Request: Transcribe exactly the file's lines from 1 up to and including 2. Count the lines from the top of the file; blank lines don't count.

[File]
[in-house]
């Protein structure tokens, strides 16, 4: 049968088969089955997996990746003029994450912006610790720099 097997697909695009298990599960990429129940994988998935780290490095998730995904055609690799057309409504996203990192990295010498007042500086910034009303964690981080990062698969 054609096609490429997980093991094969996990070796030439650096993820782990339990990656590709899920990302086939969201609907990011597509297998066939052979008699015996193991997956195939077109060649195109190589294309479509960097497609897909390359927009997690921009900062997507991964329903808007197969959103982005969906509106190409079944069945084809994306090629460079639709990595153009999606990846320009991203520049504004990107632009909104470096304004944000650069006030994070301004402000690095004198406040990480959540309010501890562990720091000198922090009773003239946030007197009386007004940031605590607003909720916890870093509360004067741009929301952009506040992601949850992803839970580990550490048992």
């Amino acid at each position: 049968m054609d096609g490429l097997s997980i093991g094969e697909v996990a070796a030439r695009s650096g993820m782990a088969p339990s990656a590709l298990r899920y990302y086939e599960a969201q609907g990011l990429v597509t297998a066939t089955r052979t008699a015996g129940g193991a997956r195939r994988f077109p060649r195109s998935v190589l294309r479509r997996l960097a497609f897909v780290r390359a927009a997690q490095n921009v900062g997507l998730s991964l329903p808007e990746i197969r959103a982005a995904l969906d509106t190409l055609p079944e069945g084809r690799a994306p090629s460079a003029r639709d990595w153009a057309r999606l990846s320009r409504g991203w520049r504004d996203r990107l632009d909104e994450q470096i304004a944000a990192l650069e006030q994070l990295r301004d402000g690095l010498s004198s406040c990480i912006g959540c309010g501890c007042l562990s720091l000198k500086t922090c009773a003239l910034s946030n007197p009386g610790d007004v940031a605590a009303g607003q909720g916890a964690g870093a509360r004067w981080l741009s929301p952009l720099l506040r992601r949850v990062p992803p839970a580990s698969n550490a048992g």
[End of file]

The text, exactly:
[in-house]
């Protein structure tokens, strides 16, 4: 049968088969089955997996990746003029994450912006610790720099 097997697909695009298990599960990429129940994988998935780290490095998730995904055609690799057309409504996203990192990295010498007042500086910034009303964690981080990062698969 054609096609490429997980093991094969996990070796030439650096993820782990339990990656590709899920990302086939969201609907990011597509297998066939052979008699015996193991997956195939077109060649195109190589294309479509960097497609897909390359927009997690921009900062997507991964329903808007197969959103982005969906509106190409079944069945084809994306090629460079639709990595153009999606990846320009991203520049504004990107632009909104470096304004944000650069006030994070301004402000690095004198406040990480959540309010501890562990720091000198922090009773003239946030007197009386007004940031605590607003909720916890870093509360004067741009929301952009506040992601949850992803839970580990550490048992």